Navigate Up
Menu + Public Affairs
Home > News Releases

County Board Directs Staff to Research Yeager’s Proposal Aimed at Reducing Childhood Obesity

County to review restaurant incentives for unhealthy children’s meals

SANTA CLARA COUNTY, CALIF. – Ken Yeager, President of the County of Santa Clara Board of Supervisors, wants to explore the creation of an ordinance to limit restaurants’ ability to offer toys or other incentives that encourage children to eat meals of little or no nutritional value.

“The County needs more tools in the fight against childhood obesity,” said Yeager. “While not a panacea in and of itself, this ordinance would be another component of our strategy to improve the health of children in our county.”

In 2006, the Federal Trade Commission estimated that restaurants sold 1.2 billion meals accompanied by toys to children under 12. While there are currently no nutritional standards for meals marketed to children, a 2008 study by the Center for Science in the Public Interest found that 10 out of 12 meals exceeding the recommended caloric limits for children came with toys.

“It’s hard to compete against the barrage of games and gimmicks,” said Yeager. “While parents are trying to teach their kids proper eating habits, corporations are marketing unhealthy food directly to children using incentives like toys or free digital media.”

Rising rates of overweight and obesity in children pose an urgent public health problem. In Santa Clara County, 1 in 3 low income children ages 2 to 5 are overweight or obese. One-in-four 7th, 9th and 11th graders in Santa Clara County are overweight or obese. A Kaiser study released last week shows that obese kids could face health problems in their twenties normally associated with 40 to 60 year olds and a lifespan that is shortened by 10 to 20 years.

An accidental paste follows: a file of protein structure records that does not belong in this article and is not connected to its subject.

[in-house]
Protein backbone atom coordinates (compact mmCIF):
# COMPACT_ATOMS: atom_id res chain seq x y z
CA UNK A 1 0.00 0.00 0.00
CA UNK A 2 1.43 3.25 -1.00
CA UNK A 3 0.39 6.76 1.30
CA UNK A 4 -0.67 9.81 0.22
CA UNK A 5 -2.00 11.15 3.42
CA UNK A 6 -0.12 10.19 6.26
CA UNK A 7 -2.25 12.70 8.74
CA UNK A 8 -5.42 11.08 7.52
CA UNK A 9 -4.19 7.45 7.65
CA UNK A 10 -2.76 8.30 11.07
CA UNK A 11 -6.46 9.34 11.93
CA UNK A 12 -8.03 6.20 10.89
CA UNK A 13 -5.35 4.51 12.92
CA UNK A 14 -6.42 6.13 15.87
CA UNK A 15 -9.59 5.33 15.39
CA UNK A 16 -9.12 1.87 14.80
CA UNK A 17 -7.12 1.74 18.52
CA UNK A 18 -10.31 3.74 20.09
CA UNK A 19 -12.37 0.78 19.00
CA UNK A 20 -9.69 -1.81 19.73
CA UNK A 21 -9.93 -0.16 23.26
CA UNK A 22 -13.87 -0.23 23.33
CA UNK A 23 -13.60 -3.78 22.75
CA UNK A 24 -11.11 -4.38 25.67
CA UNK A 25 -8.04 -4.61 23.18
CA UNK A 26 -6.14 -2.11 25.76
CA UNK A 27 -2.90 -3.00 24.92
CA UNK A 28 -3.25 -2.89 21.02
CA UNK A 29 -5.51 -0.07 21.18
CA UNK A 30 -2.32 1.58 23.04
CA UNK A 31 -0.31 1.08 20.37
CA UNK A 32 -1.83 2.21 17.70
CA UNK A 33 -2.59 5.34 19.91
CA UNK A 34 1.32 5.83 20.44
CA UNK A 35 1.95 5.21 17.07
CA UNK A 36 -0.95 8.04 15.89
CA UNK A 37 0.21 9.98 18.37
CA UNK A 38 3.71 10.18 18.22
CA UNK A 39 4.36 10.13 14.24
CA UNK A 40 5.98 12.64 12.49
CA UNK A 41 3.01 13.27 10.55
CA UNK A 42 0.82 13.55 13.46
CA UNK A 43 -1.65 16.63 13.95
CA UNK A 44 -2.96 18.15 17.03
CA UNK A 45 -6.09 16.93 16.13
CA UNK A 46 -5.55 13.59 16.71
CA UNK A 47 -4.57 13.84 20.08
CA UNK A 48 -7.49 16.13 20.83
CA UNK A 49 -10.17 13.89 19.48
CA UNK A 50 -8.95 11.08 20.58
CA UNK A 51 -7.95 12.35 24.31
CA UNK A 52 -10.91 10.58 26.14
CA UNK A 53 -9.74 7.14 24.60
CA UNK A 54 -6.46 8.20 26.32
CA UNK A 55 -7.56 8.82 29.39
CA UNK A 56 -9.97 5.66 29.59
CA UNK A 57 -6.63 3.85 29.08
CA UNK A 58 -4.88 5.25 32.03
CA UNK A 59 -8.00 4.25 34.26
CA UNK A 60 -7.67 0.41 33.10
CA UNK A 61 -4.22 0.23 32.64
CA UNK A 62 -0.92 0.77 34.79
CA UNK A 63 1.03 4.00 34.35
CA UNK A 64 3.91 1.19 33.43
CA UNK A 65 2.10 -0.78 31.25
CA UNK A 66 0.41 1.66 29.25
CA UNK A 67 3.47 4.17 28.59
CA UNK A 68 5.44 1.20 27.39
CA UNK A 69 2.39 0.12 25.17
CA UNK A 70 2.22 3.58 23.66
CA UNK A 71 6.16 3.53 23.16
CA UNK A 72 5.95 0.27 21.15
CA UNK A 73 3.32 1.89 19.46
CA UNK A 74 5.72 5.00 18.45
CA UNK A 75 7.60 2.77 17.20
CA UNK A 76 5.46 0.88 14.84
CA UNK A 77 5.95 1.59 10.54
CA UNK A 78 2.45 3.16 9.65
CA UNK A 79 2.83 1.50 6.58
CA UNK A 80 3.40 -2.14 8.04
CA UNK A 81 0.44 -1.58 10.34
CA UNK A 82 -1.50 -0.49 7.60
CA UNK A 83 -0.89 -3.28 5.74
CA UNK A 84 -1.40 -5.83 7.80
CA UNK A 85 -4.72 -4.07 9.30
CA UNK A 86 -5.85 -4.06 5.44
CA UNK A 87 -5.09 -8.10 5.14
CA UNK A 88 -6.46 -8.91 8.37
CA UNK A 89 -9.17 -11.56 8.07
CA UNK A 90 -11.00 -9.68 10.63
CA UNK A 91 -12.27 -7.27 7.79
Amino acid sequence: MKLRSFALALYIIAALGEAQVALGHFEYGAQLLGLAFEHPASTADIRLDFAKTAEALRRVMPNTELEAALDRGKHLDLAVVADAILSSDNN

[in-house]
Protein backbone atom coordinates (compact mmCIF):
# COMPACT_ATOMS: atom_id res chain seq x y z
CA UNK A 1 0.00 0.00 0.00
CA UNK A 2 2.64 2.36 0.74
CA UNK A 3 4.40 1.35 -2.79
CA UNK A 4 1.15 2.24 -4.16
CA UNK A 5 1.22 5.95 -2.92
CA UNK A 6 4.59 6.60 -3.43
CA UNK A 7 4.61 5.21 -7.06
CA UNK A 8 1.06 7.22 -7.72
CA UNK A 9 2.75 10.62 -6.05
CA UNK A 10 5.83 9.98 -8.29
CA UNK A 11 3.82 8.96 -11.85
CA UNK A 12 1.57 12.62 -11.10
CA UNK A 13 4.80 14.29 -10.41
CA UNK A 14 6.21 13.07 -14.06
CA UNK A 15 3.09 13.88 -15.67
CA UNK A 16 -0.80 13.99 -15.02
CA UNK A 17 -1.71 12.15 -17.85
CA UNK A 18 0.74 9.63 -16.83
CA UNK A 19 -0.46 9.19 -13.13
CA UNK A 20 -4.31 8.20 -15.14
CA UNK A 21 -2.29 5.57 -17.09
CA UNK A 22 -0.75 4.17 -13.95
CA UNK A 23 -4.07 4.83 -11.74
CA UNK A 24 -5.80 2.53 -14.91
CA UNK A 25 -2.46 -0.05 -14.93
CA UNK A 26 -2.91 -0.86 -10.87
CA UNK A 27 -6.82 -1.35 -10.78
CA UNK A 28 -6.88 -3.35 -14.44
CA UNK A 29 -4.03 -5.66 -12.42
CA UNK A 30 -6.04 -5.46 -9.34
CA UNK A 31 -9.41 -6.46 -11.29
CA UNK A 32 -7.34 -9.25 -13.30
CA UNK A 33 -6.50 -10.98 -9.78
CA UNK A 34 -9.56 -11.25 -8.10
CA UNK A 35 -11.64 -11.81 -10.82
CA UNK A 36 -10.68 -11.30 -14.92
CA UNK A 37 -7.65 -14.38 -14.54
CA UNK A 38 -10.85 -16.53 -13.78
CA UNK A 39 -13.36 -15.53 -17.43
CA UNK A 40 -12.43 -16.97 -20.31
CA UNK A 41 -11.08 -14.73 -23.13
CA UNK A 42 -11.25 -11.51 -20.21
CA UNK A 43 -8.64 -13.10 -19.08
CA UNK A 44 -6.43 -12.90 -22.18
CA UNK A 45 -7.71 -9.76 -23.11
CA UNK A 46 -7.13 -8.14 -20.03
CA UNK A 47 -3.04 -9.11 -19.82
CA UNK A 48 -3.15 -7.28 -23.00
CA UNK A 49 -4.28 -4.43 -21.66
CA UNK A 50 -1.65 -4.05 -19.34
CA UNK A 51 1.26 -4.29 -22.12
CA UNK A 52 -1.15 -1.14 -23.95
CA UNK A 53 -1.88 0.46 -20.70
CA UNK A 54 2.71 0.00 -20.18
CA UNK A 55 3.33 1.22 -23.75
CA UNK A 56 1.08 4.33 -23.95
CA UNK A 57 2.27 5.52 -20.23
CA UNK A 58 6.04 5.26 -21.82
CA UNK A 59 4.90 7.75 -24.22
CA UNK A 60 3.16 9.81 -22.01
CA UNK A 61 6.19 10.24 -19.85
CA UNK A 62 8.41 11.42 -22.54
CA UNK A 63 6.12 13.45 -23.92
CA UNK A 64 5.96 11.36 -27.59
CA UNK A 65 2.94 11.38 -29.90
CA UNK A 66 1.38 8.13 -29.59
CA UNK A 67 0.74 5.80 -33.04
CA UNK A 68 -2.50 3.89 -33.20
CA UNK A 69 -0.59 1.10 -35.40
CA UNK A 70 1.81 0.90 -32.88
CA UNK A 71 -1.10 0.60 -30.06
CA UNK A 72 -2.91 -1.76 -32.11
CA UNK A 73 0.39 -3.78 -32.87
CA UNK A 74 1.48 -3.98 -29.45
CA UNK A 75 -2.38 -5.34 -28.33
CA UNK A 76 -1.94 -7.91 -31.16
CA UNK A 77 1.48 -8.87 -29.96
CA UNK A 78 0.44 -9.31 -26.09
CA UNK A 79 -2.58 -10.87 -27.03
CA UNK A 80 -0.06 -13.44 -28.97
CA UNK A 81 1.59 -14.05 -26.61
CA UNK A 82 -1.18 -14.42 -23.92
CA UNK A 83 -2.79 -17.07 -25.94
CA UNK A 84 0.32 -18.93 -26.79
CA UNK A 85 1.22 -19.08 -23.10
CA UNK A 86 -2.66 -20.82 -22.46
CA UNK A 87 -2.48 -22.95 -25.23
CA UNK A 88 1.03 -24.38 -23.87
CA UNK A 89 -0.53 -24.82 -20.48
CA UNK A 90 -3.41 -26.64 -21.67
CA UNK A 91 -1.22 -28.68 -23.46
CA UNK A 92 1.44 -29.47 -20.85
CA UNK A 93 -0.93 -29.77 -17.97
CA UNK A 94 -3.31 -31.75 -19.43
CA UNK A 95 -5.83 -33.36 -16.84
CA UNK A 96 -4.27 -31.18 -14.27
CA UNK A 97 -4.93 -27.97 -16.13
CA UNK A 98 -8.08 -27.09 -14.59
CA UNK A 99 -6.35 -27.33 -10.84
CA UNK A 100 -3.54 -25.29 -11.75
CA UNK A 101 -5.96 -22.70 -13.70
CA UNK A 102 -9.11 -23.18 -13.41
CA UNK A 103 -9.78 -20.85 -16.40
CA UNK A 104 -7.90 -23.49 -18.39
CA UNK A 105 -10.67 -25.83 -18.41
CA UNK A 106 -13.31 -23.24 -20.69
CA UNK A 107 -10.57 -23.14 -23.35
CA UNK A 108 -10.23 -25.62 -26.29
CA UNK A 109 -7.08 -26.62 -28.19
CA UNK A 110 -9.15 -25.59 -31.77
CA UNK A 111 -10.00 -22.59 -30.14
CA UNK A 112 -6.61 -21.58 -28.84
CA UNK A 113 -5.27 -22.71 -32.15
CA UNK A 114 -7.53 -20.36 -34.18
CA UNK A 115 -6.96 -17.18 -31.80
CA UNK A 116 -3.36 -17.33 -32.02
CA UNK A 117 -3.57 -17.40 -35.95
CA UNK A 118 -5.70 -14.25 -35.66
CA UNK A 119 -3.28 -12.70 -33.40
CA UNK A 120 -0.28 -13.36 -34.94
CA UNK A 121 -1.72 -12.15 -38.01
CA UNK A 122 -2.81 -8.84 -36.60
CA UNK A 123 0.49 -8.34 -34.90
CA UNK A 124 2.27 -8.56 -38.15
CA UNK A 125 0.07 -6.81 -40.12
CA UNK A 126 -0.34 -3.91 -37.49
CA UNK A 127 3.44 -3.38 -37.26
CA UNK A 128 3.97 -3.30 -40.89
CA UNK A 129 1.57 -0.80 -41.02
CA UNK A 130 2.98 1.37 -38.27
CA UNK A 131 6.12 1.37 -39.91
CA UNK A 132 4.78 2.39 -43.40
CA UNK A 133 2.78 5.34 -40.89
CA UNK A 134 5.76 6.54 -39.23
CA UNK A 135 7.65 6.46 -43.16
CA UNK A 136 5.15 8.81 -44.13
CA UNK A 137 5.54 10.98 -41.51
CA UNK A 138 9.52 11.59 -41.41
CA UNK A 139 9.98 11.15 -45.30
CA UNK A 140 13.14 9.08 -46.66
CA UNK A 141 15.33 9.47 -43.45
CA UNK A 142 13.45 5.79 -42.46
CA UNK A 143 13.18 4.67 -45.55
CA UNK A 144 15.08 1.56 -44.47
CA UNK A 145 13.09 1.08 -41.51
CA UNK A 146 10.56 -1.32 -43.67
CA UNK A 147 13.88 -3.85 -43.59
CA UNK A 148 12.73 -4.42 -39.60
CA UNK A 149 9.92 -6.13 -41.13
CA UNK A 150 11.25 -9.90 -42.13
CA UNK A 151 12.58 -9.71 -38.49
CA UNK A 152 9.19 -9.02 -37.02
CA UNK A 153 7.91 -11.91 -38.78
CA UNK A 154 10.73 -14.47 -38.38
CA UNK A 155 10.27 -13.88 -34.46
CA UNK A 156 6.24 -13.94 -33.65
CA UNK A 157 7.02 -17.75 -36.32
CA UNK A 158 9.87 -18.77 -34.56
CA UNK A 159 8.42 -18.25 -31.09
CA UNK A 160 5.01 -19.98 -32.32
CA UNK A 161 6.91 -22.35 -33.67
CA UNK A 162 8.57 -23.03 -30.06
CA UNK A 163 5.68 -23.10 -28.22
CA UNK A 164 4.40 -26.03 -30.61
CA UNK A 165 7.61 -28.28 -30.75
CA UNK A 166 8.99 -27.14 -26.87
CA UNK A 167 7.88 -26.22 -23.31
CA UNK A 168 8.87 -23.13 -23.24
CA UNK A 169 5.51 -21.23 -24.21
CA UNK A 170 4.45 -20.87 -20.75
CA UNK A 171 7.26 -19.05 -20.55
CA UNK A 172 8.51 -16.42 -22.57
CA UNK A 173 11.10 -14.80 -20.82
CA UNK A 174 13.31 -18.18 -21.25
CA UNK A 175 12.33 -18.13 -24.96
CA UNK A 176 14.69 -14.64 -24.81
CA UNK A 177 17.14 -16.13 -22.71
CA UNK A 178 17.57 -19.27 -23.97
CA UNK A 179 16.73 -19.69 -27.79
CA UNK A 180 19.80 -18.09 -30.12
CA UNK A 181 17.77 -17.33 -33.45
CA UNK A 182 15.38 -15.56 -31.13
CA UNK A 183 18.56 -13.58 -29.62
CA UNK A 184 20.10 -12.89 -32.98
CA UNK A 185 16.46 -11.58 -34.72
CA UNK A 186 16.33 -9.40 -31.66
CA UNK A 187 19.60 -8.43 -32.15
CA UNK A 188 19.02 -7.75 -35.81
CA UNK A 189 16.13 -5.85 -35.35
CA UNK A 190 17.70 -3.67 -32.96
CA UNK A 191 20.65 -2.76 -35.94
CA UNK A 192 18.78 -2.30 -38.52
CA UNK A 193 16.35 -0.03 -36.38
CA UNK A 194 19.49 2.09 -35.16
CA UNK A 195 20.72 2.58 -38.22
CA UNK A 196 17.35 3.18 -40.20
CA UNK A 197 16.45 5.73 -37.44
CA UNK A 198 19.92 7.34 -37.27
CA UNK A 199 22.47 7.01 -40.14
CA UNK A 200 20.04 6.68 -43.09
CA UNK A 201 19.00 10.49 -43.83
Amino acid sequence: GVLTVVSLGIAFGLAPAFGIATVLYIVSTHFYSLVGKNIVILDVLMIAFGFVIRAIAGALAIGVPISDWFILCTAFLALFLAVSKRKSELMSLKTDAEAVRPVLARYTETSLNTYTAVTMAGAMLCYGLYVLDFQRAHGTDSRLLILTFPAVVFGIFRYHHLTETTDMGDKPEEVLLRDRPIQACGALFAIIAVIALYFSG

The County of Santa Clara has a long history at the forefront in the battle against obesity. In 2008, it was one of the handful of cities and counties in California passing ordinances requiring point-of-purchase menu labeling of nutritional information. Those local ordinances helped convince legislators to pass a statewide menu labeling law.

At today’s meeting, the Board of Supervisors approved Yeager’s request to have staff research and report back on a possible law to address the marketing of low-nutrition meals to children. A report on possible language, the timing and feasibility of an ordinance is expected at the April 27 Board of Supervisors Meeting.

Media Contact: Gwendolyn Mitchell/Laurel Anderson, Office of Public Affairs, (408) 299-5119; Jim Weston, Communications Aide, Office of President Ken Yeager (408) 299-5040
Posted: March 23, 2010